Friday, May 24, 2019

Douglas Macgregor Hits It Out Of The Ball Park.

Ahh, what a coincidence. The moment I write this two days ago: 
One of the very few reasons I read (as in past tense) this dumpster The National Interest was precisely for reasons that once in a while people like Douglas Macgregor or Daniel L. Davis, a cadre senior officers of the US Army, would publish their opinions. I do not always agree with them but their opinions are, which is expected from real professionals, head and shoulders above the amateur tripe the magazine's so called "military experts" (none of them military) continue to publish. Luckily, Lt. Colonel Davis' writing is beginning to appear more and more in such outlets as The American Conservative, which for all its major flaws, still tries to figure things out and still retains, despite Rod Dreher continuing to write about things he has no clue about, a degree of respectability and expertise.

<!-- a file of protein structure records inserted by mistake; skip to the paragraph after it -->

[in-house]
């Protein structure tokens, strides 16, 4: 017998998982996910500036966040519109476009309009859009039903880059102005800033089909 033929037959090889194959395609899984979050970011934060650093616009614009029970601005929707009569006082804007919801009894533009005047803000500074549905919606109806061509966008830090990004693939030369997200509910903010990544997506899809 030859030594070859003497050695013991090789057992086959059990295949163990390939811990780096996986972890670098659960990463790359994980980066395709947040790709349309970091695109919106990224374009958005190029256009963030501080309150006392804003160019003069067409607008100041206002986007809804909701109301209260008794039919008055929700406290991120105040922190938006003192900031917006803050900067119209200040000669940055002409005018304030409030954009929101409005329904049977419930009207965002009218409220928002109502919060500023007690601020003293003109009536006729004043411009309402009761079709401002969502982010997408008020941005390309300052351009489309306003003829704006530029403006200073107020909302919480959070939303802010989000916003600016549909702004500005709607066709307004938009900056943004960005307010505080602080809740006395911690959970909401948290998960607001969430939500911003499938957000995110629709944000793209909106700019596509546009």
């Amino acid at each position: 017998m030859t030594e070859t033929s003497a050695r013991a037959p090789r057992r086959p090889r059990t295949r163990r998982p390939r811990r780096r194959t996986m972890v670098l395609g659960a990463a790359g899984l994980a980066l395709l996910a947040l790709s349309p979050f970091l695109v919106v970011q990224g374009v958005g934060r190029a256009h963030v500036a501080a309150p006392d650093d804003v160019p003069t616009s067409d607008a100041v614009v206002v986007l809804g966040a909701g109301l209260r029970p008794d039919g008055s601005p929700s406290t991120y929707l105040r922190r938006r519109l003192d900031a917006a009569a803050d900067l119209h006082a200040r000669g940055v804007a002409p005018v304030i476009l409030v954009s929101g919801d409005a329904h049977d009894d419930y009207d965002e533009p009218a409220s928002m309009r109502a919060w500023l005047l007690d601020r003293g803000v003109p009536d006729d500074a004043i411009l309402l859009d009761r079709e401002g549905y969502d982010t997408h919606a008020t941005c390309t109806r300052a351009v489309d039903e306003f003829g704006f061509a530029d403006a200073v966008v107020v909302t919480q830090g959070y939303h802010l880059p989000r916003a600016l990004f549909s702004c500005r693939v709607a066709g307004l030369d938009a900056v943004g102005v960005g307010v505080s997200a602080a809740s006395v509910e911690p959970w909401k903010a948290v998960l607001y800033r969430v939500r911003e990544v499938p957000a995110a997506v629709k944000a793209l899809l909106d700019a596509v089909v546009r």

Colonel Douglas Macgregor is published in the American Conservative. And he starts with the bang:
The United States is primarily a global maritime and aerospace power, not a global land power. Washington is known for exaggerating threats, but is the notion of spending to fight a near-simultaneous war with Russia and China in 2030 a realistic goal? Wars with continental powers like Russia, China, or even Turkey or Iran, demand the persistent employment of large and powerful ground forces projected over thousands of miles. U.S. military advantages at sea and in the air are relegated to supporting roles as seen in World War II, Korea, and Vietnam.
It has been stated many times--American warfare is an expeditionary, or as I call it "not here", one. It is a situation which the United States must resign itself to, especially in the times of, as Macgregor quotes Under Secretary of the Navy, Robert Work: